In my years of exploring multiple churches and belief systems, I came to the same conclusion. I realized that God was bigger than anything I could imagine. That the power of creation is in us all. That the power of love is in us all. That all the visions and near-death accounts and prophetic scriptures and charismatic preachers can never tell us with any certainty what God really is. What really comes next. And that's okay.


Sixteen years ago I set down a path to feel God's love for me, as an individual. Several months later, in a laundry room in Memphis, I realized for the first time that I really did matter. That I was loved. I didn't expect the following years to be filled with a divorce, traumas to my children, a faith crisis, an alcoholic marriage, more trauma, feelings of worthlessness fed by abuse, a spiraling depression, and a second divorce. What I did know was that none of that was because of what I believed or didn't believe about God and religion. I came to see that our lives are built on choices. Choices we make. Choices others make. Choices that came with consequences we never could have seen coming. Choices that came with consequences we ignored red flags about. And we are not stuck. We can move differently in order to change our circumstances. We may have moments of divine intervention. We may have pathways that feel divinely guided. We may have miracles. We may have a lot of miracles or maybe feel like there are none at all. We may believe in God or not. And regardless of any of that, we are worthy. We are worthy of all of the best and brightest---whether or not the best and brightest are in our current circumstances or not!!!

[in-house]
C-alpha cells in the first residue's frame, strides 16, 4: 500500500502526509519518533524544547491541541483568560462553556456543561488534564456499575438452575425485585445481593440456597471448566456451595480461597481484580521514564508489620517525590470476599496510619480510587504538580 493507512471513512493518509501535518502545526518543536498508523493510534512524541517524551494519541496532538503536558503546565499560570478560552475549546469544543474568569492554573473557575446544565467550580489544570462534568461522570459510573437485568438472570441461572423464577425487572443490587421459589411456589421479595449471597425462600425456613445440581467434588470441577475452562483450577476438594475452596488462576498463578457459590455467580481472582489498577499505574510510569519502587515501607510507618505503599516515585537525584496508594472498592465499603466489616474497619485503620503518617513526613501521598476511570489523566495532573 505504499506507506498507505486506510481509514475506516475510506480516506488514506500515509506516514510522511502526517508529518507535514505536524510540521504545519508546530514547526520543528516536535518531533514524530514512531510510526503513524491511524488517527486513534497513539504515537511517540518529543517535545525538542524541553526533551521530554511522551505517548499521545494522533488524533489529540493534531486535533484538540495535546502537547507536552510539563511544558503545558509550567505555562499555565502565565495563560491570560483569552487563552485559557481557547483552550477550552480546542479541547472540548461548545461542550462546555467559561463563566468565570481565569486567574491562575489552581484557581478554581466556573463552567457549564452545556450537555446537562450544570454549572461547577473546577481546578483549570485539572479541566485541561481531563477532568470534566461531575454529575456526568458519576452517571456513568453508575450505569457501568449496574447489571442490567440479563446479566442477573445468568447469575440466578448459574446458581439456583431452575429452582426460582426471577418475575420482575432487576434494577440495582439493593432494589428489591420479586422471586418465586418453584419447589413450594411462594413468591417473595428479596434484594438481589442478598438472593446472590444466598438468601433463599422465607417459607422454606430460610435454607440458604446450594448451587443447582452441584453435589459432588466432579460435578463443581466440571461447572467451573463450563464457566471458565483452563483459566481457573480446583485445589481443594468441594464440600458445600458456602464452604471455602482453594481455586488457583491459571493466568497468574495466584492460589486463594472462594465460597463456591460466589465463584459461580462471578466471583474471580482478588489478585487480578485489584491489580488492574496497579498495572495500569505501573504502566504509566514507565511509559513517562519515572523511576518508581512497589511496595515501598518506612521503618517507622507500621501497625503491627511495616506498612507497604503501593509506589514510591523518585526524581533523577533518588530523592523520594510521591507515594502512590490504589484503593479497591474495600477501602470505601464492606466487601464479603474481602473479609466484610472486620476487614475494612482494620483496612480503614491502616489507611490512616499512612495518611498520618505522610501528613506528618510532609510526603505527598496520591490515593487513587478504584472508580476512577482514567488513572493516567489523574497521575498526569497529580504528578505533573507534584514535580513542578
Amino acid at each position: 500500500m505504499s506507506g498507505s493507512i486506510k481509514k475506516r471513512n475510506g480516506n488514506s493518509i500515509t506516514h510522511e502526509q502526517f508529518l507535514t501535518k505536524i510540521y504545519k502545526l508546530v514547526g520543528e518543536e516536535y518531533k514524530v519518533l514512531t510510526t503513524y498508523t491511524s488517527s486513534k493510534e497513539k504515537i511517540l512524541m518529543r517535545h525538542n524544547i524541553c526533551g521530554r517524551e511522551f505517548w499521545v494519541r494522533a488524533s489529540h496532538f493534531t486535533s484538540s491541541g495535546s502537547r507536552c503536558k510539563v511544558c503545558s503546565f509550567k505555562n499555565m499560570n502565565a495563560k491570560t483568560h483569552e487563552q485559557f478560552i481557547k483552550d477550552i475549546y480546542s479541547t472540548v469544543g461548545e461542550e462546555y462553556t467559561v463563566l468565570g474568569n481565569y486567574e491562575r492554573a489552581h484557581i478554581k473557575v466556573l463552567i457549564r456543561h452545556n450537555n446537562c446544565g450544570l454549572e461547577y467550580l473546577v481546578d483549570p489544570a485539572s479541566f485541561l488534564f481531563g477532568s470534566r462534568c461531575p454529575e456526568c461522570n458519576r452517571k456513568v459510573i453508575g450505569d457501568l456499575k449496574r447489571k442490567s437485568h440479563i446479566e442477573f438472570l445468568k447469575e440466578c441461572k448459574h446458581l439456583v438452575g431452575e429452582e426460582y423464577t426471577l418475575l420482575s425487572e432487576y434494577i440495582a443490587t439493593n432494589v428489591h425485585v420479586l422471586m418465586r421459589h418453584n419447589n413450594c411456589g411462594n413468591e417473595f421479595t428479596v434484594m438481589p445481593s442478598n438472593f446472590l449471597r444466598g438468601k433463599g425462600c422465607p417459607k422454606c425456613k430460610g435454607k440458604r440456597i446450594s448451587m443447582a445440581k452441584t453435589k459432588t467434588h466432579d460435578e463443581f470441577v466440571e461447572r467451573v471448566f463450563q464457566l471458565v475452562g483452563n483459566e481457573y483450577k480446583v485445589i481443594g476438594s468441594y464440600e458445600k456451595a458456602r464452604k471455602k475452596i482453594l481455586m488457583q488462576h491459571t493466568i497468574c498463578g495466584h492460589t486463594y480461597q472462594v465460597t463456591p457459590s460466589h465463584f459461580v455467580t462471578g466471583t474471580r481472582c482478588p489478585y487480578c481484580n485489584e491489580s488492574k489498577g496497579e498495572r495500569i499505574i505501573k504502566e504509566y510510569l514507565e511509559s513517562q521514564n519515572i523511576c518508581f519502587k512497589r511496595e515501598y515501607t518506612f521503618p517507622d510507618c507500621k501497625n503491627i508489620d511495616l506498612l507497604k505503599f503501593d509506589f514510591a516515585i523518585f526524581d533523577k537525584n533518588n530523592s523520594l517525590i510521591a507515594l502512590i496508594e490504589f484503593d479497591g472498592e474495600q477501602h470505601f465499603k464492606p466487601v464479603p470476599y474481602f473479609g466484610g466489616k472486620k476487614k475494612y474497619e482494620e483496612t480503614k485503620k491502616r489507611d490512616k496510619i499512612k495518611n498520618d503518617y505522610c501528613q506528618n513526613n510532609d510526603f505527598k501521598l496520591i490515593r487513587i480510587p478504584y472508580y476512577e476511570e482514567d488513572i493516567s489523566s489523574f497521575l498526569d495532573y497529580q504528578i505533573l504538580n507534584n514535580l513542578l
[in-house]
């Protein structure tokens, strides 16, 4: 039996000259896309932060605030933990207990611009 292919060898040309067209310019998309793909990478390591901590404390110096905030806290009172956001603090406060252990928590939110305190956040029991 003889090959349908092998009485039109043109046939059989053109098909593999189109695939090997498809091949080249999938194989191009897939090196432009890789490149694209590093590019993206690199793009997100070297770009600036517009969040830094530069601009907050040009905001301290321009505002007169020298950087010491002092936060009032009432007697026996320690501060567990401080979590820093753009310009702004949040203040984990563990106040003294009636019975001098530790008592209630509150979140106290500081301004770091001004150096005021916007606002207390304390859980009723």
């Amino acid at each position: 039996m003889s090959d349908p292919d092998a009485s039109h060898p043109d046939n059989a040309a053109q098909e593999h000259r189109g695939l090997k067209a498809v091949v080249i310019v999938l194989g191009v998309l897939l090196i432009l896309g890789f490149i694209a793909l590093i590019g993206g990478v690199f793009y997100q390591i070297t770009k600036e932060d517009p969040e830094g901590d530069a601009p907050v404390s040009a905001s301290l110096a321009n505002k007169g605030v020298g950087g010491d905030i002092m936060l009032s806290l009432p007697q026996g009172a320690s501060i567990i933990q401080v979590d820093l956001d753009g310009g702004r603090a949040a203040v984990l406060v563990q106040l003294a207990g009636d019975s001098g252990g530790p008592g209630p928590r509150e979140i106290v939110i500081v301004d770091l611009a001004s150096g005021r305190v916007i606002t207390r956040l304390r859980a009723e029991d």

Sixteen years. My faith now boils down to just two things. God is bigger and different than we could ever imagine and probably encompasses a whole lotta things we don't know. And we are here to love. To love ourselves, to love each other.


And to me, love is a verb. It means we get to know ourselves and each other, we show compassion, we ask questions for understanding, we go deep, we feel, we provide, we give, we forgive, we hold boundaries, we try, we learn, we fail, we get back up.